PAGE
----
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DNA makers thrive alongside synbio customers

Synbio companies demand new tools as they start making real products

by Matt Blois
April 14, 2022 | A version of this story appeared in Volume 100, Issue 13


Two scientists in white suits look at a black silicon chip used to synthesize DNA.
Credit: Twist Bioscience
Twist Bioscience says it has one of the world's largest DNA supply agreements with Ginkgo Bioworks.

Several companies that produce DNA announced technology improvements and operational expansions at the Built with Biology conference earlier this month. Much of that progress is fueled by the growth of synthetic biology customers that insert DNA into organisms to produce fuels, drugs, and a host of other chemicals.

In early April, DNA maker Twist Bioscience extended its partnership with Ginkgo Bioworks in a deal the companies call one of the world’s largest DNA supply agreements. Twist expects synthetic biology companies to account for more than 36% of revenues in its current fiscal year. The firm noted in its most recent quarterly report that its profits depend “heavily” on new products from the synbio industry.

Synthetic biology is on a roll—good news for DNA makers like Twist. A recent report from Built with Biology, an industry group, estimated that synbio start-ups received almost $18 billion in investment last year, the biggest number the group has recorded since it started tracking investments in 2009.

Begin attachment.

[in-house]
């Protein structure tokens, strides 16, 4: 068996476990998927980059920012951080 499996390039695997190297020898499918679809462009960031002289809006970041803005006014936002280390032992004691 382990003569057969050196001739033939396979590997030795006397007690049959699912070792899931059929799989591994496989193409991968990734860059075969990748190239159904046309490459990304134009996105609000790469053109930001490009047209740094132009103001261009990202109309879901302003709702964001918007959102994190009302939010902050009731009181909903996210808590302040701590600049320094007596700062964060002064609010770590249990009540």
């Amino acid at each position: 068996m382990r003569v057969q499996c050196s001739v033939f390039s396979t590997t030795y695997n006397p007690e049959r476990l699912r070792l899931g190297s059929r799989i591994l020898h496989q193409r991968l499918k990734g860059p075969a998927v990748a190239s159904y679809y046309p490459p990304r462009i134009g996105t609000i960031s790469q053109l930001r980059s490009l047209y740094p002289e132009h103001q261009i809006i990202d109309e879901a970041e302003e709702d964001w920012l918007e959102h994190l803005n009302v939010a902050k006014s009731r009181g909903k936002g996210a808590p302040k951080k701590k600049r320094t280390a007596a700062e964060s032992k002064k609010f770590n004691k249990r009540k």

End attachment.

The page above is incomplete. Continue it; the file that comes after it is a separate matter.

Mark Bünger, an analyst with Futurity Systems who worked on the report, says advances in DNA synthesis and other tools have allowed synbio companies to make progress faster. “As you get better tools for analysis and synthesis, you can do more experiments more quickly,” he says. “You can find answers more quickly. And you can scale up processes more quickly.”

We can make replacements for foie gras. We can make replacements for petroleum. . . . It isn’t just about tools to make synthetic biology better.
Mark Bünger, analyst, Futurity Systems

That growth has opened up opportunities for DNA companies besides Twist. In March, Molecular Assemblies closed a $26 million round of financing for its enzymatic DNA synthesis process, which promises to accurately produce long strands of DNA. The company says its partner, Codexis, helped make its key enzyme work faster and more accurately. And Ansa Biotechnologies announced as the conference started that it has raised $68 million to launch a DNA production service using enzymatic synthesis.

Meanwhile, DNA Script plans to start distributing its benchtop DNA printer, which uses enzymatic synthesis, to labs in Asia. The firm cites increasing demand for synthetic biology tools. Evonetix is developing a benchtop DNA printer that uses chemical synthesis. The company was recently granted a patent for its process, which uses heat rather than acid to add nucleotides to DNA sequences.

In addition to serving scientists working at the lab scale, DNA makers say they can use DNA to store digital information. At the conference, GenScript introduced a high-throughput iteration of its DNA synthesis technology designed for data storage.

Bünger says synthetic biology is following the same path as computers. The early days were all about tools to make the technology work well. Those tools then allowed companies to make products that had a big impact on society. That’s where synthetic biology is heading, he says.

“We can make replacements for foie gras. We can make replacements for petroleum,” he says. “There’s a product all of a sudden. It isn’t just about tools to make synthetic biology better.”



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